What are LEDs and How Do They Work? | Electronics Basics | ROHM - global
What are LEDs and How Do They Work?
What are LEDs?
LEDs are a type of semiconductor called "Light Emitting Diode". White LEDs, which have achieved practical realization through the use of high-brightness blue LEDs developed in 1993 based on Gallium Nitride, are attracting increased attention as a 4th type of light source.
How do LEDs Emit Light?
LEDs are semiconductor light sources that combine a P-type semiconductor (larger hole concentration) with an N-type semiconductor (larger electron concentration). Applying a sufficient forward voltage will cause the electrons and holes to recombine at the P-N junction, releasing energy in the form of light.
Compared with conventional light sources that first convert electrical energy into heat, and then into light, LEDs convert electrical energy directly into light, delivering efficient light generation with little-wasted electricity.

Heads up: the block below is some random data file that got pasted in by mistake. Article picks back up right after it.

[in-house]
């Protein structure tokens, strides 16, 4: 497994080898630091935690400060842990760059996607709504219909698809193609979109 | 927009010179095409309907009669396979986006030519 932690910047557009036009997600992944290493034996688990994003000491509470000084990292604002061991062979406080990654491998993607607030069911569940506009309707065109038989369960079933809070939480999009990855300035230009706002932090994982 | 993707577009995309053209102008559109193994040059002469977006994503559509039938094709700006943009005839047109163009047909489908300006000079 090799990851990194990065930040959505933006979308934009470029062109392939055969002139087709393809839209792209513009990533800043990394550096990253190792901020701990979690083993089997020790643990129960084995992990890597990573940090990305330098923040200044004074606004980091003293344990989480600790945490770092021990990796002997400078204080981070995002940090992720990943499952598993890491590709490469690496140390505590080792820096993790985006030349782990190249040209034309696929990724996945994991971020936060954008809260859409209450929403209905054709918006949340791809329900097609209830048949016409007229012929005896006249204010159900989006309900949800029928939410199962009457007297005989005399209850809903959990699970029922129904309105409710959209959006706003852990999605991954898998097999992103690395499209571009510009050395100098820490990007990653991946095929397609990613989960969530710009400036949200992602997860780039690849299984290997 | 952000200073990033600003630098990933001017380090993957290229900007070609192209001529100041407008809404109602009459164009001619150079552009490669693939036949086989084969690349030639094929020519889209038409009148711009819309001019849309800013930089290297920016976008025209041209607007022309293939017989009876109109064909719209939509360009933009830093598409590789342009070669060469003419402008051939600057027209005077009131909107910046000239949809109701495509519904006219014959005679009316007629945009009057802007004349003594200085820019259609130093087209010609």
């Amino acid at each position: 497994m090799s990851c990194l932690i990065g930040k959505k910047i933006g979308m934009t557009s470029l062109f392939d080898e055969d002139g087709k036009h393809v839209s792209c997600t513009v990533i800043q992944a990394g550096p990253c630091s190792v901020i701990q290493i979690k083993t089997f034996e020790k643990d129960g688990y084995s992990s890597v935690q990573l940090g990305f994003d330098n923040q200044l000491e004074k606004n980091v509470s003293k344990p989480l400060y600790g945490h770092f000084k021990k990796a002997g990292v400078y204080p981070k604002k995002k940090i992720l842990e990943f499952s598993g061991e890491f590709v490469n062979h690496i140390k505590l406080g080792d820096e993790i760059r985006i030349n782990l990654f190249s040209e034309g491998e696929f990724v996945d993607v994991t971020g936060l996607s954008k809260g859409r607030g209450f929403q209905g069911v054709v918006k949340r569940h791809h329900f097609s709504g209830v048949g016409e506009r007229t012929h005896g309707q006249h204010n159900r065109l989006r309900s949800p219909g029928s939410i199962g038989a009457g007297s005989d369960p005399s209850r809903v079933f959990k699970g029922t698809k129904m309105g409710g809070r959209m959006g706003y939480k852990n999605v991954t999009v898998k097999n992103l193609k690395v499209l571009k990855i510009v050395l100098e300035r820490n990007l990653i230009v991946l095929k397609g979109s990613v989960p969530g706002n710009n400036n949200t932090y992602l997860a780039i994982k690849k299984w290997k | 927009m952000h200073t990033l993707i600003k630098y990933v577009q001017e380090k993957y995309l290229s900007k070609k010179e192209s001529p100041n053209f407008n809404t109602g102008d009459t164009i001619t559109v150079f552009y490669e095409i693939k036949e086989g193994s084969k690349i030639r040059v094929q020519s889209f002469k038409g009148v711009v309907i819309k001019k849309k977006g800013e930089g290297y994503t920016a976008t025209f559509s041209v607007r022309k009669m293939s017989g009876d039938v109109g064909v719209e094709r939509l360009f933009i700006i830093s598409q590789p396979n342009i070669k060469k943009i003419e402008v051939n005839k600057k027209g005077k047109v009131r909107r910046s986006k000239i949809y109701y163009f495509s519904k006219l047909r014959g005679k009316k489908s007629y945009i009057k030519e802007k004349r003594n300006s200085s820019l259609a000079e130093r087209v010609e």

Types of LEDs
Two types of LEDs are available, a lamp type (leaded) and a chip type (surface mount). Users can select the ideal type based on set requirements.
Wavelength and Color
The LED color (emission wavelength) will change depending on materials used. This makes it possible to customize the color to meet certain wavelength specifications required for applications that use traditional bulbs as light sources (for which standards exist), such as traffic lights and automotive lamps.
Two specifications for wavelength are used to indicate color: λP (Peak Wavelength) and λD (Dominant Wavelength), with λD corresponding to the color actually seen by the human eye.
How is White Light Created?
There are several methods of generating white light using LEDs. Below is 2 typical emission methods.
Blue LED＋Yellow Phosphor
Combining a blue LED with yellow phosphor, which is a complementary color, will yield white light. This method is easier than other solutions and provides high efficiency, making it the most popular choice on the market.
Red LED＋Green LED＋Blue LED
Combining the 3 primary colors will result in white light. Generally this method isn't used for lighting, but for full-color LED devices.